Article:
Feb 11, 2021
5:00 PM - 6:30 PM
London School of Economics Departments of International Development
In the award-winning film, Coded Bias, MIT Media Lab researcher Joy Buolamwini discovered that most facial-recognition software misidentifies women and darker-skinned faces. This discovery drove her to push the US government to address the far-reaching dangers of bias in a technology that is steadily encroaching on our lives. Centring the voices of women seeking to protect civil rights, Coded Bias asks: how is Artificial Intelligence affecting our liberties, and what are the consequences for groups caught on the wrong side of encoded digital bias?
The panel-led discussion will be on issues of digital bias in contemporary development processes. With the rapid rise of new technologies in employment, governance, security, and trade, how are racial and gender bias in digital systems affecting rights and regulatory autonomy globally? Are there efforts to shield digital bias from scrutiny? What can be done to address its problematic implications for labour, civil rights, and initiatives to decolonize development?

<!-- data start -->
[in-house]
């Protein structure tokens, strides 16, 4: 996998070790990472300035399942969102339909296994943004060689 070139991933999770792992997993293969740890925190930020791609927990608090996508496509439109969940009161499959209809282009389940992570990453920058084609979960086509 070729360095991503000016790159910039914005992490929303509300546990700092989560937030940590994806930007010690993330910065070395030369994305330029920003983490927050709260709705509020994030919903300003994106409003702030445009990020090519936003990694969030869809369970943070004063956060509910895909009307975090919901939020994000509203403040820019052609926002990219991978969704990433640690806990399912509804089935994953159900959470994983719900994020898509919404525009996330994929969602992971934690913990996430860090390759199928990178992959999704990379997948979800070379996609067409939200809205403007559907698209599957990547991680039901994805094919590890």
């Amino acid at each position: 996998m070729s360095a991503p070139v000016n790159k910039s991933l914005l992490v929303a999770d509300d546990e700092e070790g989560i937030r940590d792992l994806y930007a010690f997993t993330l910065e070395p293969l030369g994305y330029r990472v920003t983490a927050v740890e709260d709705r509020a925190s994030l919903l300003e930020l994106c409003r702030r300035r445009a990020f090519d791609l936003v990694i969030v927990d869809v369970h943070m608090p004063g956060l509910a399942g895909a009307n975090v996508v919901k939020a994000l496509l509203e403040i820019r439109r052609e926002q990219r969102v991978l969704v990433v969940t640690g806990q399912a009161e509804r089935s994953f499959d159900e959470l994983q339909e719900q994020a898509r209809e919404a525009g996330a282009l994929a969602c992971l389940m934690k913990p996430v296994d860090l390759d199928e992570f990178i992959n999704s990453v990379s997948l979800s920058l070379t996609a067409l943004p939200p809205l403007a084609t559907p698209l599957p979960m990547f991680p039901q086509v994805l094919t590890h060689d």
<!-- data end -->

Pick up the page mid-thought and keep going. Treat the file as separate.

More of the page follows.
Deborah James, Director of International Programs at the Center for Economic and Policy Research (CEPR), and coordinates the global Our World Is Not for Sale (OWINFS) network. She was formerly the Director of the WTO Program at Public Citizen's Global Trade Watch, the Global Economy Director at Global Exchange, and the Executive Director of the Venezuela Information Office.
Hellen Mukiri-Smith: PhD Researcher, Global Data Justice, at Tilburg Institute for Law, Technology & Society, Tilburg University, and former development policy consultant for the Government of The Bahamas in the Office of The Prime Minister. She previously taught Poverty law and International law at The University of the Bahamas/University of the West Indies law program, and has practiced corporate and commercial law.
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